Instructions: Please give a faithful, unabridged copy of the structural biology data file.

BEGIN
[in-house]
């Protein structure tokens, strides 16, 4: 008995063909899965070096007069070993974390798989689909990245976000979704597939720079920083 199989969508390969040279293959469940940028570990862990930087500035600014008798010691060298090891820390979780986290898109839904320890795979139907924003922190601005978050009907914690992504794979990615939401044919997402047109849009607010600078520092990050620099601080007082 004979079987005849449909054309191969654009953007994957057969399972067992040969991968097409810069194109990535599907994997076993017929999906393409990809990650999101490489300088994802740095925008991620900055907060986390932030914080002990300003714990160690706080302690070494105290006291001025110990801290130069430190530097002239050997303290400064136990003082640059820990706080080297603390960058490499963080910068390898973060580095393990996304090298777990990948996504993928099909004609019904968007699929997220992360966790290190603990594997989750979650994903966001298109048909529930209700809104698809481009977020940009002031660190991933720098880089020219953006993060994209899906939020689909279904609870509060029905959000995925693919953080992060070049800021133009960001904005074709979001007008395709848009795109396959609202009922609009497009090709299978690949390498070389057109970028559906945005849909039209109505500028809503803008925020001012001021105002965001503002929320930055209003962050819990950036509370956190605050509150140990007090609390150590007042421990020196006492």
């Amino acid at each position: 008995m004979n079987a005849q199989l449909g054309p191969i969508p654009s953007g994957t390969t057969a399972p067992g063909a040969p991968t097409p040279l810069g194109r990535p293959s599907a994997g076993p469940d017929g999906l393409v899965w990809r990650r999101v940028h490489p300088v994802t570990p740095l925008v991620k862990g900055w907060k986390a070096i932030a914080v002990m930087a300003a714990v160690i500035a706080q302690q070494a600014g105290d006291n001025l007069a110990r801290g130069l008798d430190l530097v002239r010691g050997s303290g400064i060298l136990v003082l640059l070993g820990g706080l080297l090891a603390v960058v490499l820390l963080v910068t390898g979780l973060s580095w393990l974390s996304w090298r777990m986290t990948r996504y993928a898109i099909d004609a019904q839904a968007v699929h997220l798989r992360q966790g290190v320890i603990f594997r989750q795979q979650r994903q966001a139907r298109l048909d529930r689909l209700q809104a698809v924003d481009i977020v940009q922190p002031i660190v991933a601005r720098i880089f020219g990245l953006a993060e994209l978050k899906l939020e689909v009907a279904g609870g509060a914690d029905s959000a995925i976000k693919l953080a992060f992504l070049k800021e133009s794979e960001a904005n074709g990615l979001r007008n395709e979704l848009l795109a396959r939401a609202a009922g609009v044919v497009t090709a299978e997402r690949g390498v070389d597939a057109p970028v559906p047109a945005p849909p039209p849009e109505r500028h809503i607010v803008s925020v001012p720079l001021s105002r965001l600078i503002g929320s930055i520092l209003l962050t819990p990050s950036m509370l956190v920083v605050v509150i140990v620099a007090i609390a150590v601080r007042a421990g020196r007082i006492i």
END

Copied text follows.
[in-house]
């Protein structure tokens, strides 16, 4: 008995063909899965070096007069070993974390798989689909990245976000979704597939720079920083 199989969508390969040279293959469940940028570990862990930087500035600014008798010691060298090891820390979780986290898109839904320890795979139907924003922190601005978050009907914690992504794979990615939401044919997402047109849009607010600078520092990050620099601080007082 004979079987005849449909054309191969654009953007994957057969399972067992040969991968097409810069194109990535599907994997076993017929999906393409990809990650999101490489300088994802740095925008991620900055907060986390932030914080002990300003714990160690706080302690070494105290006291001025110990801290130069430190530097002239050997303290400064136990003082640059820990706080080297603390960058490499963080910068390898973060580095393990996304090298777990990948996504993928099909004609019904968007699929997220992360966790290190603990594997989750979650994903966001298109048909529930209700809104698809481009977020940009002031660190991933720098880089020219953006993060994209899906939020689909279904609870509060029905959000995925693919953080992060070049800021133009960001904005074709979001007008395709848009795109396959609202009922609009497009090709299978690949390498070389057109970028559906945005849909039209109505500028809503803008925020001012001021105002965001503002929320930055209003962050819990950036509370956190605050509150140990007090609390150590007042421990020196006492």
């Amino acid at each position: 008995m004979n079987a005849q199989l449909g054309p191969i969508p654009s953007g994957t390969t057969a399972p067992g063909a040969p991968t097409p040279l810069g194109r990535p293959s599907a994997g076993p469940d017929g999906l393409v899965w990809r990650r999101v940028h490489p300088v994802t570990p740095l925008v991620k862990g900055w907060k986390a070096i932030a914080v002990m930087a300003a714990v160690i500035a706080q302690q070494a600014g105290d006291n001025l007069a110990r801290g130069l008798d430190l530097v002239r010691g050997s303290g400064i060298l136990v003082l640059l070993g820990g706080l080297l090891a603390v960058v490499l820390l963080v910068t390898g979780l973060s580095w393990l974390s996304w090298r777990m986290t990948r996504y993928a898109i099909d004609a019904q839904a968007v699929h997220l798989r992360q966790g290190v320890i603990f594997r989750q795979q979650r994903q966001a139907r298109l048909d529930r689909l209700q809104a698809v924003d481009i977020v940009q922190p002031i660190v991933a601005r720098i880089f020219g990245l953006a993060e994209l978050k899906l939020e689909v009907a279904g609870g509060a914690d029905s959000a995925i976000k693919l953080a992060f992504l070049k800021e133009s794979e960001a904005n074709g990615l979001r007008n395709e979704l848009l795109a396959r939401a609202a009922g609009v044919v497009t090709a299978e997402r690949g390498v070389d597939a057109p970028v559906p047109a945005p849909p039209p849009e109505r500028h809503i607010v803008s925020v001012p720079l001021s105002r965001l600078i503002g929320s930055i520092l209003l962050t819990p990050s950036m509370l956190v920083v605050v509150i140990v620099a007090i609390a150590v601080r007042a421990g020196r007082i006492i």